Purpose of review
Our objective is to present an overview of epidemiologic, clinical, and molecular risk factors with a focus on contemporary literature.
Penile cancer is a rare and aggressive neoplasm that accounts for less than 1% of male malignancies in the United States. Geographical disparities in incidence of disease are evident with high rates concentrated in the developing world (2.8–6.8 per 100 000) where neonatal circumcision is low and socioeconomic conditions predispose patients to multiple risk factors. Western countries have a significantly lower incidence and can be as low as 0.3 per 100 000. Many risk factors have been identified including lack of circumcision, phimosis, balanitis, obesity, lichen sclerosus, smoking, and psoralen UV-A phototherapy. In addition, human papilloma virus (HPV) has been linked to nearly 40% of cases and molecular mediators continue to be investigated.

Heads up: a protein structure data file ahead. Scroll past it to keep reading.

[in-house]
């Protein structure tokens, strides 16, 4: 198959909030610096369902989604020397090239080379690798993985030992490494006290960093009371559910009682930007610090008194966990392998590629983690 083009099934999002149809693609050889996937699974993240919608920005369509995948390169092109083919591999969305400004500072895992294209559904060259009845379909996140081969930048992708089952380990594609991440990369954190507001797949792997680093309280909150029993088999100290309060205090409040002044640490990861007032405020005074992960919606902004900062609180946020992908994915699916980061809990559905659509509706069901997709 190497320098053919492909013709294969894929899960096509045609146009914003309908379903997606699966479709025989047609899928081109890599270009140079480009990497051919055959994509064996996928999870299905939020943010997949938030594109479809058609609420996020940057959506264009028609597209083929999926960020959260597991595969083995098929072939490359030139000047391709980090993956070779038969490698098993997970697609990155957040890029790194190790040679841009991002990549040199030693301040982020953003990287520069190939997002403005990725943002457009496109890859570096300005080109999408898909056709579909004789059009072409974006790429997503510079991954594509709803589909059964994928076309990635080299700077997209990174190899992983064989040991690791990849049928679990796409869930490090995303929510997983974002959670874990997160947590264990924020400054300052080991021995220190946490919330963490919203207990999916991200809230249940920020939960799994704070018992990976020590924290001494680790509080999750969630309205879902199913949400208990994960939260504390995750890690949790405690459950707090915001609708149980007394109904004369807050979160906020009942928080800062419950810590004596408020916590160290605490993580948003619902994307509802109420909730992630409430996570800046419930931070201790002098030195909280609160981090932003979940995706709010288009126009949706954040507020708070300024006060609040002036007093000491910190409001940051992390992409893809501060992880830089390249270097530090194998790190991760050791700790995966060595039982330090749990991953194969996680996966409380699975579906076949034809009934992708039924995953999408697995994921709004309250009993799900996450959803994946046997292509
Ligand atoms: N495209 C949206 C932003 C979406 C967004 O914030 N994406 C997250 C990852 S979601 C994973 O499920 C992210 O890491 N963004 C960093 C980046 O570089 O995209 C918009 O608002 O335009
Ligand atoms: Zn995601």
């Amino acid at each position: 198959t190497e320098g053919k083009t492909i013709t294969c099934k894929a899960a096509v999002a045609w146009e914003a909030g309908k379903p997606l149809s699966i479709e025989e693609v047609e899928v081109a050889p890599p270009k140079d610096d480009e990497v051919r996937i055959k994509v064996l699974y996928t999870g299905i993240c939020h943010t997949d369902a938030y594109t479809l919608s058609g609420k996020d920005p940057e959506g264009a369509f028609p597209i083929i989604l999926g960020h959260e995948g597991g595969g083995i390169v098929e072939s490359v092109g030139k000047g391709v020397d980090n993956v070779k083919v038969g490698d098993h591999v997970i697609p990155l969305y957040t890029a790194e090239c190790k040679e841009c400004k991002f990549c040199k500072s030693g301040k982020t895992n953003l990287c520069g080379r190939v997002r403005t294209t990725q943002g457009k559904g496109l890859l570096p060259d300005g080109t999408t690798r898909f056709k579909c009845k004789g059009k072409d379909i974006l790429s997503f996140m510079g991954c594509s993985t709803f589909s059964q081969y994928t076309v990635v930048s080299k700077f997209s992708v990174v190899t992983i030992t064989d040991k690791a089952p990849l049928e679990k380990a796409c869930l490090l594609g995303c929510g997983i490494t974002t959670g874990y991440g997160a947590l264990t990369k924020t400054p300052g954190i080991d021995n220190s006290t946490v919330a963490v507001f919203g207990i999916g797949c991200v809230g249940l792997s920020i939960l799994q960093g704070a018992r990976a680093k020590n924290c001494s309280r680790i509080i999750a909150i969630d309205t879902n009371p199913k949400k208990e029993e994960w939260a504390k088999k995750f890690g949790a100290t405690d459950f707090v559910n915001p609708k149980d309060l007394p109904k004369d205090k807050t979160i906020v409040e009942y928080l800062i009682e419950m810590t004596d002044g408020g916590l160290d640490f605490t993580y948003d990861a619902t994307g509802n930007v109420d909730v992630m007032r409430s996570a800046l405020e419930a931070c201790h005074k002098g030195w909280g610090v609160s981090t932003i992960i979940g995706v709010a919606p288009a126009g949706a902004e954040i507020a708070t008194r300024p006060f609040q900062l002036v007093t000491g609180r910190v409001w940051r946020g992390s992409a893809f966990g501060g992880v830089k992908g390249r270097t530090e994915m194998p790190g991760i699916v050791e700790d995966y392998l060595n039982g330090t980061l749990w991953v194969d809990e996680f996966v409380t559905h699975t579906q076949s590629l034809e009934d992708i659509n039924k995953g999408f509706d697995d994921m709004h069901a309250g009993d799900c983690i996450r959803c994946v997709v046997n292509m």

Although Penile cancer can be a debilitating disease, several of the known risk factors are modifiable. Public health campaigns aimed to increase awareness, promote better hygiene, and deploy HPV vaccines have had varied success at decreasing disease burden. Focus should be placed on implementing such interventions in developing countries and at-risk populations.